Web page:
The Brothers and Sisters of the North Family lived together under one roof where they woke, dined, and retired in unison. Erected in the first half of the 19th century, it served the North Family until the last members left in 1947. The Dwelling House was centrally located among the Family’s work buildings that included workshops, mills, offices, barns, and stores.
The layout of the house fostered a close-knit community that valued togetherness and communication as well as the separation of the sexes. Originally only two and a half stories, in 1846 the dwelling was expanded to accommodate the North Family's growing population. During its transformation into a five-story building, a new entrance was added that provided separate entryways for the men and women. Retiring rooms for the Brothers and Sisters were also placed at opposite ends of the house to facilitate the Shaker practices of gender equality and division. The gendered bedrooms each slept 4-6 members in a dormitory style.
Despite the close quarters and general lack of privacy, Shaker beliefs rejected intimate and unique attachments such as marriage and “particular friendships.” Members frequently rotated rooms and roommates within the family dwelling. The lack of private space also helped Shakers observe their strict practice of celibacy. While the layout facilitated gender separation, it encouraged communication between the genders and the Brothers’ and Sisters’ wings were united by a central corridor.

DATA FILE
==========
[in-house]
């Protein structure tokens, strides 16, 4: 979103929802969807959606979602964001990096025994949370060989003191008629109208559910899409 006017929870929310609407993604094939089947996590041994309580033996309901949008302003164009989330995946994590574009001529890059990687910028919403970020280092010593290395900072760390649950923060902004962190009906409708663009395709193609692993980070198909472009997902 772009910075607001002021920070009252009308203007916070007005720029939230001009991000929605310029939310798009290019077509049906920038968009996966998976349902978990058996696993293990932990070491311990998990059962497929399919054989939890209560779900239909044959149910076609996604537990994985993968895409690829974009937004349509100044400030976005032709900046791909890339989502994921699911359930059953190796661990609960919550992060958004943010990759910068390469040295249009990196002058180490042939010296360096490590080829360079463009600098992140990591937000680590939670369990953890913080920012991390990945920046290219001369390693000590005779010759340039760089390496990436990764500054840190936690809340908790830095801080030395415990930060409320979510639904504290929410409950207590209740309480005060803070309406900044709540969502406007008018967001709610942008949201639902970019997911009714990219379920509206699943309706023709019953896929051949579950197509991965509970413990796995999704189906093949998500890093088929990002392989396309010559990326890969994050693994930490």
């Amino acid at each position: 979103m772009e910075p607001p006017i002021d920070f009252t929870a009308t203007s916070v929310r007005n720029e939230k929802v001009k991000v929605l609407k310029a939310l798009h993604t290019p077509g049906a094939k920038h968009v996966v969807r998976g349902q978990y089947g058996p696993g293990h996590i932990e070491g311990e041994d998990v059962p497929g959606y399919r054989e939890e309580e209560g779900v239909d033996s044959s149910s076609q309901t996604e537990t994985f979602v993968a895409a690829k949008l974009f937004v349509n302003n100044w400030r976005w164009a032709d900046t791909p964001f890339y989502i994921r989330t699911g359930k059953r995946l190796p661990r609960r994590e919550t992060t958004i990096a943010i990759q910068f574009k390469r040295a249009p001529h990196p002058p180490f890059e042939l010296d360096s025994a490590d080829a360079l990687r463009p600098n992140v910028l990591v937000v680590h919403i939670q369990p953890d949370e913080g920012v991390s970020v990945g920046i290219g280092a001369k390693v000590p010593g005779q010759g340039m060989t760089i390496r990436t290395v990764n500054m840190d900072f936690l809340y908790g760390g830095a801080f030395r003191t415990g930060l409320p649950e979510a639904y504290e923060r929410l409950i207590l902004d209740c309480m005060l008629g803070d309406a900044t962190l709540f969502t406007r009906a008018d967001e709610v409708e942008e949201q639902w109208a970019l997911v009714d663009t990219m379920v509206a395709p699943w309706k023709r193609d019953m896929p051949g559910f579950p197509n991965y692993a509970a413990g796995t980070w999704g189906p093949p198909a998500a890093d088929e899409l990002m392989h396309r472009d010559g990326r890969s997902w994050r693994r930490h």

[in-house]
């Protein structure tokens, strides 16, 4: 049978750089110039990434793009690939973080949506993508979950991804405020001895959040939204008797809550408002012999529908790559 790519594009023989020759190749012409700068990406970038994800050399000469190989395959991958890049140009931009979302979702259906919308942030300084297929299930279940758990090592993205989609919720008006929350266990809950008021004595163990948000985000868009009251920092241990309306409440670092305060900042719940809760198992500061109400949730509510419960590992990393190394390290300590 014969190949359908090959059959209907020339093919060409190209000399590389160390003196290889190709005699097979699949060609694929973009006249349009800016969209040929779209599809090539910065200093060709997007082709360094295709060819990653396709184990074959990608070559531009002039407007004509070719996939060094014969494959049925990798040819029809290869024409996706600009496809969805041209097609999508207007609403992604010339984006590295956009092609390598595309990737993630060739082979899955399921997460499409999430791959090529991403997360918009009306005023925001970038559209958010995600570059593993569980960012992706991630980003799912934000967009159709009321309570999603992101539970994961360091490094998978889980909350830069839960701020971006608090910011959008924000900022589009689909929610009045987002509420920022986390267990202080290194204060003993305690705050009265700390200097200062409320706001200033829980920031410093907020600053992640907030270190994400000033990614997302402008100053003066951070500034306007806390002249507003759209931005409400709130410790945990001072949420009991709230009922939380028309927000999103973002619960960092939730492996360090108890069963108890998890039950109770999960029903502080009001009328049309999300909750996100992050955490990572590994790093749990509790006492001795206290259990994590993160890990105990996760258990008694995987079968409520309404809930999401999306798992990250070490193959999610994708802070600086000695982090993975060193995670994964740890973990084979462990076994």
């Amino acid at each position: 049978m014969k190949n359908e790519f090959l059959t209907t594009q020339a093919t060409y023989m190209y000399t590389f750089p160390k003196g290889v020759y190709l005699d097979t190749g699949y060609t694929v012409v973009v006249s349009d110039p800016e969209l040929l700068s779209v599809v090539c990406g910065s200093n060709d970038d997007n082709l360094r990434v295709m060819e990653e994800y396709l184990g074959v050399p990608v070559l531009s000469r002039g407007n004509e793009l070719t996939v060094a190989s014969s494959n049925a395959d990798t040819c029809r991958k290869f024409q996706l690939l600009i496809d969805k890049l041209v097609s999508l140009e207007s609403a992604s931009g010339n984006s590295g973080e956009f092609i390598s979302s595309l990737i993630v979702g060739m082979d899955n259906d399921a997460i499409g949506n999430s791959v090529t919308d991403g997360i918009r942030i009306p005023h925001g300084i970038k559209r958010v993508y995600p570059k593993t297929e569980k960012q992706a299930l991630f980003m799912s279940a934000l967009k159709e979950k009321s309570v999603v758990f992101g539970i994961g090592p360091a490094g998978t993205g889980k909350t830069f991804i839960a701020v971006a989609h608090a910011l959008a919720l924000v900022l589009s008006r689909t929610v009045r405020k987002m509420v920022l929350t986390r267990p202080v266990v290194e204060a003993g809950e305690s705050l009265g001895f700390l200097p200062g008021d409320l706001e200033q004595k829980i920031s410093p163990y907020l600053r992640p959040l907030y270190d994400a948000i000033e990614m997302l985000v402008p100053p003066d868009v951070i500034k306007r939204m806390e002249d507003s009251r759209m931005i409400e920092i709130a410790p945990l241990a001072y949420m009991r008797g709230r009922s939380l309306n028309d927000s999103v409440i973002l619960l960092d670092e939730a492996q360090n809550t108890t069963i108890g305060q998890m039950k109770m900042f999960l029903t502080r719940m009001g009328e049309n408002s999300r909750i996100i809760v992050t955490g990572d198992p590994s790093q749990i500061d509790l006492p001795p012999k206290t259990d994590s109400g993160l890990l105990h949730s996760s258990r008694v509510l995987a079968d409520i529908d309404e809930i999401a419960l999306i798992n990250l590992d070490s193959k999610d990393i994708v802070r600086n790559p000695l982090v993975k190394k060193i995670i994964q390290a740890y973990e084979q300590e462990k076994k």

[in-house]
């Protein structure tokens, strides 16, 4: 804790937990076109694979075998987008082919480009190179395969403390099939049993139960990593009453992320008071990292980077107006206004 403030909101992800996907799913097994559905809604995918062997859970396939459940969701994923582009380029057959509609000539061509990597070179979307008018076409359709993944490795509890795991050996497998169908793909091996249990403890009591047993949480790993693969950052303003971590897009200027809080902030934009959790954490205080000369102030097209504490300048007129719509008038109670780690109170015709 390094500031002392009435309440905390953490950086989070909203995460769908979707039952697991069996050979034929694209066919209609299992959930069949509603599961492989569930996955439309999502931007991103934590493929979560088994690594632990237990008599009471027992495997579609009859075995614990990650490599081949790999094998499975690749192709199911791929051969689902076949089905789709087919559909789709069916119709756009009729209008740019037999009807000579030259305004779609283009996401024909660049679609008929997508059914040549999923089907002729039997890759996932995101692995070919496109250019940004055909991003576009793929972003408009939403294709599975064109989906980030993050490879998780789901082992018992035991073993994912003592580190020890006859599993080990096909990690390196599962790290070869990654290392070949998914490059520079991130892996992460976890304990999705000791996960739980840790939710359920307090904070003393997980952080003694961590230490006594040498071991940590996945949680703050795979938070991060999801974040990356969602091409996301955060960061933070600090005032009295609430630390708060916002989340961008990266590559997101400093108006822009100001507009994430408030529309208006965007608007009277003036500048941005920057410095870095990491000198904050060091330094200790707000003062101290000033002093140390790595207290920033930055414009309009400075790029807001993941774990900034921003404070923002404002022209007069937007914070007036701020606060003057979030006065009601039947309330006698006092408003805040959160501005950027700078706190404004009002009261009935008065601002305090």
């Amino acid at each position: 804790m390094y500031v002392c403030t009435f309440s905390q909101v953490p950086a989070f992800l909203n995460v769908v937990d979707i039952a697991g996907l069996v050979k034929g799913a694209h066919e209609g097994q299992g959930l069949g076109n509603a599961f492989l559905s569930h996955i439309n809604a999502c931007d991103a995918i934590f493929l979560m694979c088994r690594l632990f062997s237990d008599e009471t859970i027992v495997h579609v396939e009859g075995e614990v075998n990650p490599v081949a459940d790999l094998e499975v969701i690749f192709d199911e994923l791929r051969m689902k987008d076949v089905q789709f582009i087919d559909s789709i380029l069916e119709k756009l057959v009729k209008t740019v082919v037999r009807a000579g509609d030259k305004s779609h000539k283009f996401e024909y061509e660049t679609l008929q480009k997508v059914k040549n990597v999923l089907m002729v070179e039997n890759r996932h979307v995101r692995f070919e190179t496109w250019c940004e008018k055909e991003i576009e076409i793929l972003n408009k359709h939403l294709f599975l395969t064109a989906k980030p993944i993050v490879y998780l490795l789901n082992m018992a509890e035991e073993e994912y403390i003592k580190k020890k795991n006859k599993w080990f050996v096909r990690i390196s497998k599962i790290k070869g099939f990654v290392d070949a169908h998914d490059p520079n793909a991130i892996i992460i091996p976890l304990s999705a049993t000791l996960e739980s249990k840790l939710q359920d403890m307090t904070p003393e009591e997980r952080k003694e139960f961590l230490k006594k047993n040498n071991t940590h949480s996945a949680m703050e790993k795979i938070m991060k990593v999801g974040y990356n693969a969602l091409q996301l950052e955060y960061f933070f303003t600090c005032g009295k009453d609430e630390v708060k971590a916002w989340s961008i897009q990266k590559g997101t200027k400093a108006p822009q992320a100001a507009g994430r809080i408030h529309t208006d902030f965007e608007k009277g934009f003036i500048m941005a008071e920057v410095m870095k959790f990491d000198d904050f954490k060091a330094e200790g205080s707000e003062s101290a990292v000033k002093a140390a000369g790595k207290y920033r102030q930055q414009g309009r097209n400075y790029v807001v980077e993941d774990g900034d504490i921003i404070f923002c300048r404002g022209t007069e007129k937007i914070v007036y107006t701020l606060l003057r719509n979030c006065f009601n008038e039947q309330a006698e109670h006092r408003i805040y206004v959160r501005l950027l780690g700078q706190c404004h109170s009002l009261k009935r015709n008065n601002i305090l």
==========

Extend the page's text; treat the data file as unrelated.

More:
Every room of the house was used with purpose, demonstrating the Shaker value of functionality. The dwelling house was home to a meeting room and chapel where small groups would come together to socialize in the evenings. The basement housed the residents’ kitchen, pantries for food storage, and dining hall, while the attic was used to store off-season clothing. The house was sparsely but adequately furnished, and possessions were communal as each member had freely given all their property for the benefit of all.
The building was demolished in 1972.